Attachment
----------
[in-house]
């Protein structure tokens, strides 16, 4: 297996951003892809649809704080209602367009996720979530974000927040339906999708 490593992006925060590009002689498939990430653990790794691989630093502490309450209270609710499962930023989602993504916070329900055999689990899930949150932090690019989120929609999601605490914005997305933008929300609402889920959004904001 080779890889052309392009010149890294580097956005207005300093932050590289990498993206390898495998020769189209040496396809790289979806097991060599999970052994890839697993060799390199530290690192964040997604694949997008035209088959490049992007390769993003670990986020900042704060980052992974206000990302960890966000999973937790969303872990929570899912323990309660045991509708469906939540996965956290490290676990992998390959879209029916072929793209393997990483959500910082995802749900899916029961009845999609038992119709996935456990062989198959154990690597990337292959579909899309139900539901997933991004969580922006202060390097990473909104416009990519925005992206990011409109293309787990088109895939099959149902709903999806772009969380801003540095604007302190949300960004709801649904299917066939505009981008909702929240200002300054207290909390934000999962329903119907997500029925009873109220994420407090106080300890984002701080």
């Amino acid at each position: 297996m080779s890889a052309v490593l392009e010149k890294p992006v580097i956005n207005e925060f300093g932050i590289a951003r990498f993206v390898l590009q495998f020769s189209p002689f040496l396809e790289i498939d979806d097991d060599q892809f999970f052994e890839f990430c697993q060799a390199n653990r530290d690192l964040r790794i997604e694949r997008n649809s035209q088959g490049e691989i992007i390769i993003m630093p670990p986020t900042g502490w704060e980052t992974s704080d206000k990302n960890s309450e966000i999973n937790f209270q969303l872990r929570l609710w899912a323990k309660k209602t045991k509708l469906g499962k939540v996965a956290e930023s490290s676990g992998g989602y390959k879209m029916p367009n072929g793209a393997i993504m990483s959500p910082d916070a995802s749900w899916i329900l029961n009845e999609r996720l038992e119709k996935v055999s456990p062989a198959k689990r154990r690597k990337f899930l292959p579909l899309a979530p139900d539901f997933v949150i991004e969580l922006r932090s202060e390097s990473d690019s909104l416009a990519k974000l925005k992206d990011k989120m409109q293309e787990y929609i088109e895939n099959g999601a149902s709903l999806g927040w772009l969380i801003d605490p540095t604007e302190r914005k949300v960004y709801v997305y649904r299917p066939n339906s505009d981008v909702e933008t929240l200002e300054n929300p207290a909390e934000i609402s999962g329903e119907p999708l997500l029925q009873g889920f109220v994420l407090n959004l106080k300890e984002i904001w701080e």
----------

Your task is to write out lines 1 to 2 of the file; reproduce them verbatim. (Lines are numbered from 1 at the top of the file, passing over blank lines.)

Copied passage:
[in-house]
């Protein structure tokens, strides 16, 4: 297996951003892809649809704080209602367009996720979530974000927040339906999708 490593992006925060590009002689498939990430653990790794691989630093502490309450209270609710499962930023989602993504916070329900055999689990899930949150932090690019989120929609999601605490914005997305933008929300609402889920959004904001 080779890889052309392009010149890294580097956005207005300093932050590289990498993206390898495998020769189209040496396809790289979806097991060599999970052994890839697993060799390199530290690192964040997604694949997008035209088959490049992007390769993003670990986020900042704060980052992974206000990302960890966000999973937790969303872990929570899912323990309660045991509708469906939540996965956290490290676990992998390959879209029916072929793209393997990483959500910082995802749900899916029961009845999609038992119709996935456990062989198959154990690597990337292959579909899309139900539901997933991004969580922006202060390097990473909104416009990519925005992206990011409109293309787990088109895939099959149902709903999806772009969380801003540095604007302190949300960004709801649904299917066939505009981008909702929240200002300054207290909390934000999962329903119907997500029925009873109220994420407090106080300890984002701080």